Latest User Reviews

Review of Broken Sword II: The Smoking Mirror


Rating by subbi posted on May 29, 2012


A somewhat dissapointing sequel to one of the most classical and epic adventuregames.
The graphics are slightly improved compared to the 1st game and the character shifting is a nice addition to the gameplay.

The story however is much weaker, the characters uninspiring and the puzzles often uninvolving or simply unrelated to the main story.
Time Played: Under 1 hour

Review of Broken Sword II: The Smoking Mirror


Rating by emric posted on May 29, 2012


i actually liked it slightly more than Broken Sword 1 (yes you read that right ;)


I enjoyed this more than Broken Sword 1—and I realise I'll probably be in the minority on that point, cos every other review I've read about this game prefers the original.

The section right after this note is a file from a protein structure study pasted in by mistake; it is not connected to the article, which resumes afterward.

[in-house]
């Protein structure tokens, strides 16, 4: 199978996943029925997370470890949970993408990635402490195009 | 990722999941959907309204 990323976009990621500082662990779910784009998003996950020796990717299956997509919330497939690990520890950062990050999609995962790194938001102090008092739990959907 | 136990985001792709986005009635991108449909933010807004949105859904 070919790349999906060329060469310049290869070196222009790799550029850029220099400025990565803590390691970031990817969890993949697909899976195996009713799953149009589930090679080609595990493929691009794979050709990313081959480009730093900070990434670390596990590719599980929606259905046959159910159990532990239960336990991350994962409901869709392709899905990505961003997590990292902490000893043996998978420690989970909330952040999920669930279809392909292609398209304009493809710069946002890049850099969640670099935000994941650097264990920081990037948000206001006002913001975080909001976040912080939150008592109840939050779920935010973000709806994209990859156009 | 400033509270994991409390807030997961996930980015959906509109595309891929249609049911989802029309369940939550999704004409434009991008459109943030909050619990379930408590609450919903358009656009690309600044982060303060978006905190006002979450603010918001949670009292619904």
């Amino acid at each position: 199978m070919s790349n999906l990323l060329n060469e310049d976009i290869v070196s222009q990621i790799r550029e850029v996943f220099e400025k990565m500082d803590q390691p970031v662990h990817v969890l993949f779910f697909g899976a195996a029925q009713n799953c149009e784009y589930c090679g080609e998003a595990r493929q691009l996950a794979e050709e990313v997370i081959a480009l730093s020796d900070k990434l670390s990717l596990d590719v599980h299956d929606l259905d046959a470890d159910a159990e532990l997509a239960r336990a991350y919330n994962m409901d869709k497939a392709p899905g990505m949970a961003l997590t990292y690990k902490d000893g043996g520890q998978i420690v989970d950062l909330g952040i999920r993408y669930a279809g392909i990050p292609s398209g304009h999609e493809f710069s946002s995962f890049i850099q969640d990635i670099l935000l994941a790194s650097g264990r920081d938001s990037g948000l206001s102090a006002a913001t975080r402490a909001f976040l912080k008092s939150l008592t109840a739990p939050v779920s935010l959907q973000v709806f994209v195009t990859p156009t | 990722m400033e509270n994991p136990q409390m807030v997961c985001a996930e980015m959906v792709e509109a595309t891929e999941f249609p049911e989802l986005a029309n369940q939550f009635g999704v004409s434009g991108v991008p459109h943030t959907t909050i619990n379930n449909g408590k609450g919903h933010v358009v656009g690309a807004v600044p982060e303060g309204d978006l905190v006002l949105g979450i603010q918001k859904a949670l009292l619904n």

It feels exactly the same. the same gaming engine, same quality and style of graphics & cutscenes, same voice acting, same style of story and same tone to the writing. Just a new adventure for George and Nico.

I can't quite remember if you ever get to play as Nico in BS1, but in BS2 you play her half the time and George the other half. And I thought this was a big improvement to the whole undertaking. I found that it kept the pace moving along nicely.

The adventure was structured a little differently. This time it was a bit more linear. So instead of having so many places to go and explore at once, more often it was like having a small scene that you complete and then move onto the next one. I preferred this pacing.

What this game did extremely well was getting puzzle difficulty just right! I had to try a few things at times and exercise my brain, but it was never so hard that i got frustrated and had to consult a walk-thru. also the puzzles themselves were logical enough and never too bizarre or obscure, which is a trap i feel many adventure games fall into.